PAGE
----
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New Challenges to treating Parkinson's disease, novel emerging agents and targets for potential treatments....

by Wassilios Meissner

Priorities in Parkinson's disease research
Wassilios G. Meissner, Mark Frasier, Thomas Gasser, Christopher G. Goetz, Andres Lozano, Paola Piccini, José A. Obeso, Olivier Rascol, Anthony Schapira, Valerie Voon, David M. Weiner, François Tison and Erwan Bezard
Nature Reviews / Drug Discovery Volume 10 / Mai 2011/377------ [ PubMed link ]

Wassilios Meissner est praticien hospitalier au CHU Pellegrin de Bordeaux et chercheur dans l'équipe " Physiopathologie des syndromes parkinsoniens" d' Erwan Bezard à l'Institut des Maladies Neurodégénératives .

Abstract |
The loss of dopaminergic neurons in the substantia nigra pars compacta leads to the characteristic motor symptoms of Parkinson's disease: bradykinesia, rigidity and resting tremors. Although these symptoms can be improved using currently available dopamine replacement strategies, there is still a need to improve current strategies of treating these symptoms, together with a need to alleviate non-motor symptoms of the disease. Moreover, treatments that provide neuroprotection and/or disease-modifying effects remain an urgent unmet clinical need. This Review describes the most promising biological targets and therapeutic agents that are currently being assessed to address these treatment goals. Progress will rely on understanding genetic mutations or susceptibility factors that lead to Parkinson's disease, better translation between preclinical animal models and clinical research, and improving the design of future clinical trials.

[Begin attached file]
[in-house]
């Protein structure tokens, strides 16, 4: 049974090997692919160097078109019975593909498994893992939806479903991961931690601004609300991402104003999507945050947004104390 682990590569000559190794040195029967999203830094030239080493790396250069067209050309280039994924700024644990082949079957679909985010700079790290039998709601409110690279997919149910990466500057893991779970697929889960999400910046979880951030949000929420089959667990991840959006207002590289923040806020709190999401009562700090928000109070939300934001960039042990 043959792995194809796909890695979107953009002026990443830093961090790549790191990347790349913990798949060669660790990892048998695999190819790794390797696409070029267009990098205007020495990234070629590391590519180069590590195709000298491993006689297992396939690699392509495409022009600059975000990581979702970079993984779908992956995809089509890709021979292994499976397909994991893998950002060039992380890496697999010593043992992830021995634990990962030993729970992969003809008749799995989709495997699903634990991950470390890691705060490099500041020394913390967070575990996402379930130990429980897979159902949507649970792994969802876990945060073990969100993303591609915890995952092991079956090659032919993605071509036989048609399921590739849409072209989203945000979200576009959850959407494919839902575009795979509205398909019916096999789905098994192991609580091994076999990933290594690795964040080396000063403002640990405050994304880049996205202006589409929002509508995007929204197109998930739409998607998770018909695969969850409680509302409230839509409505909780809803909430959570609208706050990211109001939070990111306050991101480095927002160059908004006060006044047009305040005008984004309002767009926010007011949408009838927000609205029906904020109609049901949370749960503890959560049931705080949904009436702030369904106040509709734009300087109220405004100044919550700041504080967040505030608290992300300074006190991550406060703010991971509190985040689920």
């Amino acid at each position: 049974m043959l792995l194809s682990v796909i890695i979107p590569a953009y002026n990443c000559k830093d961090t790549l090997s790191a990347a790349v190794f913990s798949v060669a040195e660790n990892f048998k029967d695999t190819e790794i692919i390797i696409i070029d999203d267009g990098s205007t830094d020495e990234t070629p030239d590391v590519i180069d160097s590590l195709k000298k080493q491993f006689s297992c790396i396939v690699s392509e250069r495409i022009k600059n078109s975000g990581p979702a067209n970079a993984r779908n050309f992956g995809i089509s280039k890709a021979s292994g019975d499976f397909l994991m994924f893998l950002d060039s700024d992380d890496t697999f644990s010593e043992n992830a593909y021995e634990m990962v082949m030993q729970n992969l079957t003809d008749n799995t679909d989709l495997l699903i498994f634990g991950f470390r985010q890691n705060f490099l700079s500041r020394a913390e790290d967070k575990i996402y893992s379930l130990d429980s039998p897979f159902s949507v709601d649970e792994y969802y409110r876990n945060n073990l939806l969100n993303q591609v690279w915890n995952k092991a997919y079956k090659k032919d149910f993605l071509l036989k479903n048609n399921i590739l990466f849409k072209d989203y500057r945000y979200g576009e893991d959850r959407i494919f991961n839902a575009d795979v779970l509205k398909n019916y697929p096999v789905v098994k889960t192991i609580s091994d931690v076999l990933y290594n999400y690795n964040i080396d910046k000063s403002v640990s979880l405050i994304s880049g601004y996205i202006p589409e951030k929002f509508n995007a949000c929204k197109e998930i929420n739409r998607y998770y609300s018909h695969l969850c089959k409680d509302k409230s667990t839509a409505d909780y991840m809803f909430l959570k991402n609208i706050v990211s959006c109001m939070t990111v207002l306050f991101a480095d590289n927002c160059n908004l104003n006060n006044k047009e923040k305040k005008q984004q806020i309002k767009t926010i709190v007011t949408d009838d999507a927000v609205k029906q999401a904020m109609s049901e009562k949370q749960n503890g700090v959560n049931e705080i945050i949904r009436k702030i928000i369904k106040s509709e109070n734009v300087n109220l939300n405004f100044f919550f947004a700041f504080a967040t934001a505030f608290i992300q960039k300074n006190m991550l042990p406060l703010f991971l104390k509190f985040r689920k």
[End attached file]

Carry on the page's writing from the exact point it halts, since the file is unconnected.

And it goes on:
Wassilios Meissner
What is the current treatment landscape in PD? How can we better tackle unmet treatment needs, e.g. disease-modification or neuroprotection?

Wassilios Meissner
Current therapeutic development in PD includes approaches such as re-formulations of existing drugs which are approved for PD, re-positioning of compounds approved for other indications and development of novel small molecule and gene therapy approaches. Many of the therapies under current development are focused on improvement of motor control, fluctuations, and dyskinesias. Far fewer approaches address the other two key unmet clinical needs, specifically alleviating non-motor symptoms and disease modification/neuroprotection. With regard to the latter, strategies targeting alpha-synuclein using drugs or passive immunization are promising approaches in PD, but the translational value of current pre-clinical models remains unsatisfactory since they do not adequately capture the progressive nature of neither the disease nor its extension from dopaminergic to non-dopaminergic involvement. Another promising approach is investigating of how genetic mutations lead to PD. It is hoped that pathophysiological insights from the identification of the role of genetic mutations that are responsible for hereditary forms of PD will uncover novel drug targets, and that future therapies targeted towards them will have broader efficacy against sporadic PD than currently available symptomatic treatments.

What is in the PD treatment pipeline for better controlling motor and non-motor symptoms?

Wassilios Meissner